Indeed, taking a page from the Stalin-era Soviet Union, prohibitionists even managed to erase omnipresent cigarettes dangling from the lips of artist Jackson Pollock and bluesman Robert Johnson in iconic images used for postage stamps (would that activists had been half as successful at curbing public urination, Pollock’s other signature move).

And now, the prohibitionists are taking on e-cigarettes because... because... because... smoking tobacco is bad for you. And they don’t think you should decide how to live your life.

Which reminds me of a different Mencken quote about those who would control our choices: “The only guarantee of the Bill of Rights which continues to have any force and effect is the one prohibiting quartering troops on citizens in time of peace.” These days, even that may be up for grabs. But there’s no question that in a nanny state, all of us- even those of us who don't smoke tobacco or puff on e-cigarettes- are all treated like children incapable of making our own choices.


Helps smokers quit. . .bad.
Hurts NO ONE ELSE. . .still bad.
No proof of any danger to public. . .still bad.

Nanny statists don't give one wit about safety and this undeniably proves it. It's all about control and making sure adults can't make their own choices. Here we are talking about banning and taxing the crap out of something that is saving literally thousands of lives and for why? Because it looks like smoking?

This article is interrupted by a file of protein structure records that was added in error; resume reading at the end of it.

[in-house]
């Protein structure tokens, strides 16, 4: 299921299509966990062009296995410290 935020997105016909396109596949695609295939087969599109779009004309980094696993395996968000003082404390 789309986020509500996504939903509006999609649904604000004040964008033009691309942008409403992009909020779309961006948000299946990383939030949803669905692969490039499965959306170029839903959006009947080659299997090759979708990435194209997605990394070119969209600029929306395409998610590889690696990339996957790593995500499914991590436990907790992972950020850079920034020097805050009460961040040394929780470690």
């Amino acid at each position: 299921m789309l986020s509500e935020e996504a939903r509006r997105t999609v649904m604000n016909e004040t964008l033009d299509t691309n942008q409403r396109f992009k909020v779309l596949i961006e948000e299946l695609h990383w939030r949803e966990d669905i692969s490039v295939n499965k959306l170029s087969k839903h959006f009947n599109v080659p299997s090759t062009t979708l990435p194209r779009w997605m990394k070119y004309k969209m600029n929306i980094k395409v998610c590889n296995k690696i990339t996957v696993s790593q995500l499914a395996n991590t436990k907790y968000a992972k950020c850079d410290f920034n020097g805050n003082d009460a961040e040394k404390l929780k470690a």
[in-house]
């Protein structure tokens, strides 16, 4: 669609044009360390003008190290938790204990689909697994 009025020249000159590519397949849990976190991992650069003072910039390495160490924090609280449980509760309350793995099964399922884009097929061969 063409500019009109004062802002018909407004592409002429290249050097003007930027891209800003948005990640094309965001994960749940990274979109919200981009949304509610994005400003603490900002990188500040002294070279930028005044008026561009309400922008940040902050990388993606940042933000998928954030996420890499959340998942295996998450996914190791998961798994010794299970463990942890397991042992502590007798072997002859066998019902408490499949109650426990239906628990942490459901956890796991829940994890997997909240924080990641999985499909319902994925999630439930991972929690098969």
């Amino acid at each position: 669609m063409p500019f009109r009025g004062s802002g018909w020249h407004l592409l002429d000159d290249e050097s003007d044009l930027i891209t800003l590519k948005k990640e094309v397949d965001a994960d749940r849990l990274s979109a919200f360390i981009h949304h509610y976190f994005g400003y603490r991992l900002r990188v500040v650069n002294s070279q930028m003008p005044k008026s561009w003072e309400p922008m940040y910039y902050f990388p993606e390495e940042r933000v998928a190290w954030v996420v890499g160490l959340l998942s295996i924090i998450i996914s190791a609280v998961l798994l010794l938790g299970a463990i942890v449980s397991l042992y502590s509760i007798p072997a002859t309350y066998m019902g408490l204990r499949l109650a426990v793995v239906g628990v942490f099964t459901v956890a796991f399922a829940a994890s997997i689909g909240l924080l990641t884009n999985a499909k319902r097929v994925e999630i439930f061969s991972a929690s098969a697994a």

The monumental idiocy behind this is inexplicable.

-NW
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#2 Aug 26 2013 at 1:22 AM Rating: Decent
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I support a ban on drinking Root Beer in public and of course while driving.

Edited, Aug 26th 2013 9:22am by Almalieque
#3 Aug 26 2013 at 5:53 AM Rating: Good
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It's stupid. Perhaps they should be regulated - not sold to kids, that kind of thing. There is little proof of any harm to the user except it sustains a tobacco addiction. No proof of any harm to those exposed to second-hand 'vapor'.

I wonder if tobacco companies are involved in this??

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#4 Aug 26 2013 at 7:18 AM Rating: Excellent
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Reads like an article written by someone that needs to seriously take a smoke break.
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#5 Aug 26 2013 at 9:50 AM Rating: Excellent
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I was going to make some vague allusion to laws regulating various indecent behaviors or something. It seemed a little week, but I figured why not, maybe it'll spur a little discussion. However after Miley Cyrus' little jiggle session that's all over the internet today that argument doesn't even feel like it has a broken leg to stand on anymore.
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#6 Aug 26 2013 at 10:47 AM Rating: Good
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someproteinguy wrote: